What are ‘forever chemicals’ and how are they getting in your food?

Dangerous chemicals used to create nonstick cookware and fire-fighting foams are showing up in our food. Here’s what they are and why health experts are concerned about them.


Most ‘meat’ in 2040 will not come from dead animals, says report

Consultants say 60% will be grown in vats or plant-based products that taste like meat


Overlooked crisis: Drinking water contamination widespread in US

Lack of access to clean drinking water is a far-reaching problem that extends to virtually every corner of the United States.


Microplastics from car tyres could be stunting children’s lung growth, investigation finds

King’s College London study claims one in three children are breathing unsafe air.


Chernobyl writer urges Instagram tourists to ‘respect’ nuclear site

Man behind hit TV series among those criticising people taking inappropriate selfies


Hundreds of new pesticides approved in Brazil under Bolsonaro

Many of those permitted since far-right president took power are banned in Europe


Global energy demand increase attributed to weather

BP has released its 68th annual Statistical Review of World Energy, highlighting the growing divergence between demands for action on climate change and the actual pace of progress on reducing carbon emissions.


As water scarcity increases, desalination plants are on the rise

After decades of slow progress, desalination is increasingly being used to provide drinking water around the globe.


Empirical energy consumption model quantifies Bitcoin’s carbon footprint

Researchers have conducted the first analysis of Bitcoin power consumption based on empirical data from IPO filings and localization of IP addresses. They found that the cryptocurrency’s carbon emissions measure up to those of Kansas City — or a small nation. The study, published June 12 in the journal Joule, suggests that cryptocurrencies contribute to global carbon emissions, an issue that must be considered in climate change mitigation efforts.


Breathing new life into dye-sensitized solar cells

Japanese researchers are poised to reboot the field of aromatic-fused porphyrin sensitizers for dye-sensitized solar cells, the most efficient solar efficient solar technology available at present.


Community knowledge can be as valuable as ecological knowledge in environmental decision-making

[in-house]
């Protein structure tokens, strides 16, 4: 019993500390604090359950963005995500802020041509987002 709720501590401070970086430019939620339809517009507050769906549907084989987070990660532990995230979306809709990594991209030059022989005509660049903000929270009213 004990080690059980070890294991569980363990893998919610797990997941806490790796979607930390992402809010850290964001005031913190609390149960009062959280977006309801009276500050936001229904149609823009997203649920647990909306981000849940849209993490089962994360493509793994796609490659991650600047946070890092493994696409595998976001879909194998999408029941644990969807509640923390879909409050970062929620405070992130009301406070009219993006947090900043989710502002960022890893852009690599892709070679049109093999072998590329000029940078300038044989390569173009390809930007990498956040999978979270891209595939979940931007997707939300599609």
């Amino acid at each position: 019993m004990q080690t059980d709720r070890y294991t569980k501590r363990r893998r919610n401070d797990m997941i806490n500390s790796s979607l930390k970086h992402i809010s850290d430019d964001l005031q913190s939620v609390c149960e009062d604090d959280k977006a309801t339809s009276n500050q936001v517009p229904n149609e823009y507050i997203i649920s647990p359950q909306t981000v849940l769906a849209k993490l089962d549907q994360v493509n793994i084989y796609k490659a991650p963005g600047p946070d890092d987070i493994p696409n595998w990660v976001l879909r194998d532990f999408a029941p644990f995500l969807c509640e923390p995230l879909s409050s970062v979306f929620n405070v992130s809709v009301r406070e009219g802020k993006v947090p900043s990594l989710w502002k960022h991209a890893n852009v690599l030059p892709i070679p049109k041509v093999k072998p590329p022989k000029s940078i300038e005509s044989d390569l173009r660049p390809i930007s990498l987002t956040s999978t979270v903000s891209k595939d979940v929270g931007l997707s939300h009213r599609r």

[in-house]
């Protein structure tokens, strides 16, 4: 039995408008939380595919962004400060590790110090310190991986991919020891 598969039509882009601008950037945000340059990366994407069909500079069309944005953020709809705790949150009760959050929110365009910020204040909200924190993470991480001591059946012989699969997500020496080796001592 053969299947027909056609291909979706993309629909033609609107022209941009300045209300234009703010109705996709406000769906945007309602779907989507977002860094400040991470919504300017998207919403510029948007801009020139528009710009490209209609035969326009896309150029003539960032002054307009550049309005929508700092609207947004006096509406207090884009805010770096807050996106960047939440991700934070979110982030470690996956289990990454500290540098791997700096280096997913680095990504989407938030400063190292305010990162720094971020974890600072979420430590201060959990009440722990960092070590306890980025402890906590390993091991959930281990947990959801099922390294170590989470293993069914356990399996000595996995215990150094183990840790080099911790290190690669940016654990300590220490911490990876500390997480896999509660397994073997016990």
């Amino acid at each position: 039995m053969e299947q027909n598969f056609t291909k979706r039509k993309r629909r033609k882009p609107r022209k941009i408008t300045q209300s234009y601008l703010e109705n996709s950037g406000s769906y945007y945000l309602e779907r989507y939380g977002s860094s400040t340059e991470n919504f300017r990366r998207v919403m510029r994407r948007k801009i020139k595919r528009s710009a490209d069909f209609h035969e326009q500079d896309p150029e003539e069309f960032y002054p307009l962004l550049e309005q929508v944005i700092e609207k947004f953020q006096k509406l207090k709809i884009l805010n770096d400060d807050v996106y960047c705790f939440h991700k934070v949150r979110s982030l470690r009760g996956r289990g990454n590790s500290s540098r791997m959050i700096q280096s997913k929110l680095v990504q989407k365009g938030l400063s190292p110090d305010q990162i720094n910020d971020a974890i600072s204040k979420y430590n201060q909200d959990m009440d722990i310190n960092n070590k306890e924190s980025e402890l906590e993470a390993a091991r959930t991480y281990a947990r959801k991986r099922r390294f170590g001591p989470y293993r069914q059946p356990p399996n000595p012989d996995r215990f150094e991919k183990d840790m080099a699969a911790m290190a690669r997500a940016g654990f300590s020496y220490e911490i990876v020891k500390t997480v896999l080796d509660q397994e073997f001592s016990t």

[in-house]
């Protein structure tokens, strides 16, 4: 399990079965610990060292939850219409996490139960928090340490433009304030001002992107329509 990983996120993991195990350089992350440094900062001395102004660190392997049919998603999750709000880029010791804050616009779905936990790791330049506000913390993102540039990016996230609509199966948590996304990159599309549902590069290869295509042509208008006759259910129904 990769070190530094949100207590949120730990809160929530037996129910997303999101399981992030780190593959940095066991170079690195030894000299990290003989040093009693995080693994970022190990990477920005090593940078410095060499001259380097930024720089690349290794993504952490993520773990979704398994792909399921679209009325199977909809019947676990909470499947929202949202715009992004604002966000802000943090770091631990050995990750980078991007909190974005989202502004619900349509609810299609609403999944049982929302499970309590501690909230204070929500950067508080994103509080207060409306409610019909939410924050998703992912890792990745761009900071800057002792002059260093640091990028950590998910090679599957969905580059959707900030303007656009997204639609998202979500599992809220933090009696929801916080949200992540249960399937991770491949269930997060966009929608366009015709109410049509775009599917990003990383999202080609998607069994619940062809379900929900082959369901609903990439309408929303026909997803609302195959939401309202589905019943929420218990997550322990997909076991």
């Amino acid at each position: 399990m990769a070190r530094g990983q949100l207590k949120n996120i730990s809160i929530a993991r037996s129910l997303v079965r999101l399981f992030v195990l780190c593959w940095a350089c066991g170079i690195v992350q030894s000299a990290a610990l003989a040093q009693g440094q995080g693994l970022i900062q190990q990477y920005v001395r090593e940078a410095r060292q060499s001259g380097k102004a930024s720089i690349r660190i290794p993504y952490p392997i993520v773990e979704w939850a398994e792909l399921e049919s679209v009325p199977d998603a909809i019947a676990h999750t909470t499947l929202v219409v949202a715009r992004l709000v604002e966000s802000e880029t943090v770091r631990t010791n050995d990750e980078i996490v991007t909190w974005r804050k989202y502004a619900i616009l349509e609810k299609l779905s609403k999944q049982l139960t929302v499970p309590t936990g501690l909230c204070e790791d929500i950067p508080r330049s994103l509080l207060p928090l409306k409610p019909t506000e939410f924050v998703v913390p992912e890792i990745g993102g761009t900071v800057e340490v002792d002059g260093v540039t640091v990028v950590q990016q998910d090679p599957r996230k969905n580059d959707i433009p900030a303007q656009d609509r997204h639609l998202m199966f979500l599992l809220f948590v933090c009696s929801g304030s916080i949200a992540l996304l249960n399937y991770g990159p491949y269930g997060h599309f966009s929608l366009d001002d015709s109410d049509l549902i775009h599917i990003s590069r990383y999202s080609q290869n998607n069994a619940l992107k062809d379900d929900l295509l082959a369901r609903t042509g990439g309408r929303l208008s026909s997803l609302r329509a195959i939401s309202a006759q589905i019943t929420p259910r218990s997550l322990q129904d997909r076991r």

An understanding of community issues can be as valuable as knowing the ecology of an area when making environmental decisions, according to new research.


How New Zealand’s well-being budget delivers for the environment

Troy Baisden

A recent report on the state of New Zealand’s environment painted a bleak picture of species losses and freshwater pollution. Budget 2019 signals a shift, but more in intention than sufficient funding.


Nature Conservation

The jaguar′s struggle for survival

Jaguars roam freely from Mexico to Argentina, mostly in the Amazon basin. They used to live in some parts of the United States as well. But the big cats’ habitats are shrinking due to deforestation and industrialization.


Monkeys face climate change extinction threat

Monkeys living in South America are highly vulnerable to climate change and face an “elevated risk of extinction”, according to a new University of Stirling-led study.


Climate change benefits for giant petrels

Giant petrels will be ‘temporary’ winners from the effects of climate change in the Antarctic region — but males and females will benefit in very different ways, a new study shows.


New study shows legacy of DDT to lake ecosystems

New findings of a multi-university research team show the pesticide DDT persists in remote lakes at concerning levels half a century after it was banned, affecting key aquatic species and potentially entire lake food webs.


Europe′s seas to lose almost a third of life due to climate change: report

Europe’s waters are expected to lose 30% of their already vulnerable ocean life to further warming, says a new study. Combined with overfishing, that loss can threaten livelihood and food security in coastal nations.


Protecting coral reefs in a deteriorating environment

A new report examines novel approaches for saving coral reefs imperiled by climate change, and how local decision-makers can assess the risks and benefits of intervention.




Maelor Himbury

6 Florence St Niddrie 3042